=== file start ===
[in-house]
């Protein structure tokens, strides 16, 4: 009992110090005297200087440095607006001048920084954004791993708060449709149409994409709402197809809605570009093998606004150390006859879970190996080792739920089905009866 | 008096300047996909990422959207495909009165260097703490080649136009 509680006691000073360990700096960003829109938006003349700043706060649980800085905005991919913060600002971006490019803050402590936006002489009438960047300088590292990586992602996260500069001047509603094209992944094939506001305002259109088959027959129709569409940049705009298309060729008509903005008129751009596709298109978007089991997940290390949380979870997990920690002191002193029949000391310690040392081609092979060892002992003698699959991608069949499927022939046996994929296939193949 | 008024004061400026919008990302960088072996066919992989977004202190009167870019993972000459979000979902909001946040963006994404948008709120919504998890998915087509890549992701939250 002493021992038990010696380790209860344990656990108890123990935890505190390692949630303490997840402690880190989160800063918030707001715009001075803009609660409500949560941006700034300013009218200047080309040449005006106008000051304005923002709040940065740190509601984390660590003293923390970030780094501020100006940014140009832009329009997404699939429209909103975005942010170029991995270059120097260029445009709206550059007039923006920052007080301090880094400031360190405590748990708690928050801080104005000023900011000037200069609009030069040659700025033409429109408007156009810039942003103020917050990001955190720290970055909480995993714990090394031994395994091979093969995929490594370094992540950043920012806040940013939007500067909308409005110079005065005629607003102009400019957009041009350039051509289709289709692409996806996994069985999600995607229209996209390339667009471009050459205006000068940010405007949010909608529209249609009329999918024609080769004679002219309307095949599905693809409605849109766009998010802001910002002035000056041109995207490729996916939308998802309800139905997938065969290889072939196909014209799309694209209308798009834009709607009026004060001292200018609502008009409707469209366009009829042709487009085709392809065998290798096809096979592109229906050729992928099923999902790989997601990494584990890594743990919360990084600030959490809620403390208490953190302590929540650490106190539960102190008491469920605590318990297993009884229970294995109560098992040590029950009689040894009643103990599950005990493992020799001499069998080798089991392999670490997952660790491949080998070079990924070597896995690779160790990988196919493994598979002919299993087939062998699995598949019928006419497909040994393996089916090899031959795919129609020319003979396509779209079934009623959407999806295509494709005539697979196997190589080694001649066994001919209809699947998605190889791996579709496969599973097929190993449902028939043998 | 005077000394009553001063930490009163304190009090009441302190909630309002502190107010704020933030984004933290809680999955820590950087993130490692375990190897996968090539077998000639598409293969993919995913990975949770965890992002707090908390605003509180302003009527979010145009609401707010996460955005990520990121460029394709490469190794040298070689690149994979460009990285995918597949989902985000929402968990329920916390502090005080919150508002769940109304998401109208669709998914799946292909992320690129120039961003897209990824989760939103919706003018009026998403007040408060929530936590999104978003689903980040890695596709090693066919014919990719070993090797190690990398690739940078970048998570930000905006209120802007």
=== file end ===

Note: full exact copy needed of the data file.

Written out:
[in-house]
């Protein structure tokens, strides 16, 4: 009992110090005297200087440095607006001048920084954004791993708060449709149409994409709402197809809605570009093998606004150390006859879970190996080792739920089905009866 | 008096300047996909990422959207495909009165260097703490080649136009 509680006691000073360990700096960003829109938006003349700043706060649980800085905005991919913060600002971006490019803050402590936006002489009438960047300088590292990586992602996260500069001047509603094209992944094939506001305002259109088959027959129709569409940049705009298309060729008509903005008129751009596709298109978007089991997940290390949380979870997990920690002191002193029949000391310690040392081609092979060892002992003698699959991608069949499927022939046996994929296939193949 | 008024004061400026919008990302960088072996066919992989977004202190009167870019993972000459979000979902909001946040963006994404948008709120919504998890998915087509890549992701939250 002493021992038990010696380790209860344990656990108890123990935890505190390692949630303490997840402690880190989160800063918030707001715009001075803009609660409500949560941006700034300013009218200047080309040449005006106008000051304005923002709040940065740190509601984390660590003293923390970030780094501020100006940014140009832009329009997404699939429209909103975005942010170029991995270059120097260029445009709206550059007039923006920052007080301090880094400031360190405590748990708690928050801080104005000023900011000037200069609009030069040659700025033409429109408007156009810039942003103020917050990001955190720290970055909480995993714990090394031994395994091979093969995929490594370094992540950043920012806040940013939007500067909308409005110079005065005629607003102009400019957009041009350039051509289709289709692409996806996994069985999600995607229209996209390339667009471009050459205006000068940010405007949010909608529209249609009329999918024609080769004679002219309307095949599905693809409605849109766009998010802001910002002035000056041109995207490729996916939308998802309800139905997938065969290889072939196909014209799309694209209308798009834009709607009026004060001292200018609502008009409707469209366009009829042709487009085709392809065998290798096809096979592109229906050729992928099923999902790989997601990494584990890594743990919360990084600030959490809620403390208490953190302590929540650490106190539960102190008491469920605590318990297993009884229970294995109560098992040590029950009689040894009643103990599950005990493992020799001499069998080798089991392999670490997952660790491949080998070079990924070597896995690779160790990988196919493994598979002919299993087939062998699995598949019928006419497909040994393996089916090899031959795919129609020319003979396509779209079934009623959407999806295509494709005539697979196997190589080694001649066994001919209809699947998605190889791996579709496969599973097929190993449902028939043998 | 005077000394009553001063930490009163304190009090009441302190909630309002502190107010704020933030984004933290809680999955820590950087993130490692375990190897996968090539077998000639598409293969993919995913990975949770965890992002707090908390605003509180302003009527979010145009609401707010996460955005990520990121460029394709490469190794040298070689690149994979460009990285995918597949989902985000929402968990329920916390502090005080919150508002769940109304998401109208669709998914799946292909992320690129120039961003897209990824989760939103919706003018009026998403007040408060929530936590999104978003689903980040890695596709090693066919014919990719070993090797190690990398690739940078970048998570930000905006209120802007």